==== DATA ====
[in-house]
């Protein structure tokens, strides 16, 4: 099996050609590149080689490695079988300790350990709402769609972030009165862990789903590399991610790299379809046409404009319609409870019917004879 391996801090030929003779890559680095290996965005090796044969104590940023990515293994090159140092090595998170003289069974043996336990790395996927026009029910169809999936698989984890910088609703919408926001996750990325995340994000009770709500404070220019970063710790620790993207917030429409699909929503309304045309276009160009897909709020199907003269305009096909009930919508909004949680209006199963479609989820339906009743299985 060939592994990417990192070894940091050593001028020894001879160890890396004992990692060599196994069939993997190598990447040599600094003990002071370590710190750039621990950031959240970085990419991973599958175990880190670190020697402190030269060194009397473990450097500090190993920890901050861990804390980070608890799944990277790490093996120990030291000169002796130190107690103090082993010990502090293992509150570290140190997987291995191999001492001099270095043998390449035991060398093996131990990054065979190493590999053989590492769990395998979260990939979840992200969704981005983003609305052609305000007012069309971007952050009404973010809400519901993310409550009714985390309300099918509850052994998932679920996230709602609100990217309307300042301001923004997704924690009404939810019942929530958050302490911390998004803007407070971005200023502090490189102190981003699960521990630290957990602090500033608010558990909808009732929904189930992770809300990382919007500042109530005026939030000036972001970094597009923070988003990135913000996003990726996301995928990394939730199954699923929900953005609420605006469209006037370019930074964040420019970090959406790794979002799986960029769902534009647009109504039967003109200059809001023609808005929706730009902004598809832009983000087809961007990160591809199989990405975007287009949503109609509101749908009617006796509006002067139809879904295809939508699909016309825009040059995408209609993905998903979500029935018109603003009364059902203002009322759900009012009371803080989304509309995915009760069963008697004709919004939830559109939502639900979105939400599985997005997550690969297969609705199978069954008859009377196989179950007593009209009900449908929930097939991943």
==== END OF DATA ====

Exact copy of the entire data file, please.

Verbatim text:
[in-house]
């Protein structure tokens, strides 16, 4: 099996050609590149080689490695079988300790350990709402769609972030009165862990789903590399991610790299379809046409404009319609409870019917004879 391996801090030929003779890559680095290996965005090796044969104590940023990515293994090159140092090595998170003289069974043996336990790395996927026009029910169809999936698989984890910088609703919408926001996750990325995340994000009770709500404070220019970063710790620790993207917030429409699909929503309304045309276009160009897909709020199907003269305009096909009930919508909004949680209006199963479609989820339906009743299985 060939592994990417990192070894940091050593001028020894001879160890890396004992990692060599196994069939993997190598990447040599600094003990002071370590710190750039621990950031959240970085990419991973599958175990880190670190020697402190030269060194009397473990450097500090190993920890901050861990804390980070608890799944990277790490093996120990030291000169002796130190107690103090082993010990502090293992509150570290140190997987291995191999001492001099270095043998390449035991060398093996131990990054065979190493590999053989590492769990395998979260990939979840992200969704981005983003609305052609305000007012069309971007952050009404973010809400519901993310409550009714985390309300099918509850052994998932679920996230709602609100990217309307300042301001923004997704924690009404939810019942929530958050302490911390998004803007407070971005200023502090490189102190981003699960521990630290957990602090500033608010558990909808009732929904189930992770809300990382919007500042109530005026939030000036972001970094597009923070988003990135913000996003990726996301995928990394939730199954699923929900953005609420605006469209006037370019930074964040420019970090959406790794979002799986960029769902534009647009109504039967003109200059809001023609808005929706730009902004598809832009983000087809961007990160591809199989990405975007287009949503109609509101749908009617006796509006002067139809879904295809939508699909016309825009040059995408209609993905998903979500029935018109603003009364059902203002009322759900009012009371803080989304509309995915009760069963008697004709919004939830559109939502639900979105939400599985997005997550690969297969609705199978069954008859009377196989179950007593009209009900449908929930097939991943």